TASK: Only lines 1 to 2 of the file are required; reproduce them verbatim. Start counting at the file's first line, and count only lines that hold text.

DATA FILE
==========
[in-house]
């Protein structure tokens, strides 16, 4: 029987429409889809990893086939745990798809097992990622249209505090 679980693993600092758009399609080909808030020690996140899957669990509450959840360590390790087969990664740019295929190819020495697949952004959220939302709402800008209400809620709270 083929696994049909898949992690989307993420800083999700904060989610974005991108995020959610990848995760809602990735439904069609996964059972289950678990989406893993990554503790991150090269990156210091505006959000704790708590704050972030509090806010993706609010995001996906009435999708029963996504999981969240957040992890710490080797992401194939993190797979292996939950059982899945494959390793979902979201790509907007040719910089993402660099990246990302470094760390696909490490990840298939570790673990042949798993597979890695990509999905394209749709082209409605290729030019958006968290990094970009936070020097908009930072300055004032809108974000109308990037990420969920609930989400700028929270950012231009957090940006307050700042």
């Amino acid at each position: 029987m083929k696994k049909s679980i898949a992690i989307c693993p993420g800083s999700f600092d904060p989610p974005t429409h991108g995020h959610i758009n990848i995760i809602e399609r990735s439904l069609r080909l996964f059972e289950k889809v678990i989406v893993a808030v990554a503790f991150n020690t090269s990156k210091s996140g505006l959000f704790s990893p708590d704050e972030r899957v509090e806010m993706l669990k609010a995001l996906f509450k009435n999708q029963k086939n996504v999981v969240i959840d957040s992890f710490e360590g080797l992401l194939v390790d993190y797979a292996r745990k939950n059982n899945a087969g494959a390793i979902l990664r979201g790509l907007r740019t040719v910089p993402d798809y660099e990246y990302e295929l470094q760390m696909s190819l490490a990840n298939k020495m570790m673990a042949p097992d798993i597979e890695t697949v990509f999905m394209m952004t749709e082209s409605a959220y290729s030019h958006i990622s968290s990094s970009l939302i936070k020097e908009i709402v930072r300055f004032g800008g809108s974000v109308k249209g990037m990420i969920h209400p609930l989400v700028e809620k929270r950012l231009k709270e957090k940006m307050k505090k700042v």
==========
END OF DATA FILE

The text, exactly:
[in-house]
């Protein structure tokens, strides 16, 4: 029987429409889809990893086939745990798809097992990622249209505090 679980693993600092758009399609080909808030020690996140899957669990509450959840360590390790087969990664740019295929190819020495697949952004959220939302709402800008209400809620709270 083929696994049909898949992690989307993420800083999700904060989610974005991108995020959610990848995760809602990735439904069609996964059972289950678990989406893993990554503790991150090269990156210091505006959000704790708590704050972030509090806010993706609010995001996906009435999708029963996504999981969240957040992890710490080797992401194939993190797979292996939950059982899945494959390793979902979201790509907007040719910089993402660099990246990302470094760390696909490490990840298939570790673990042949798993597979890695990509999905394209749709082209409605290729030019958006968290990094970009936070020097908009930072300055004032809108974000109308990037990420969920609930989400700028929270950012231009957090940006307050700042």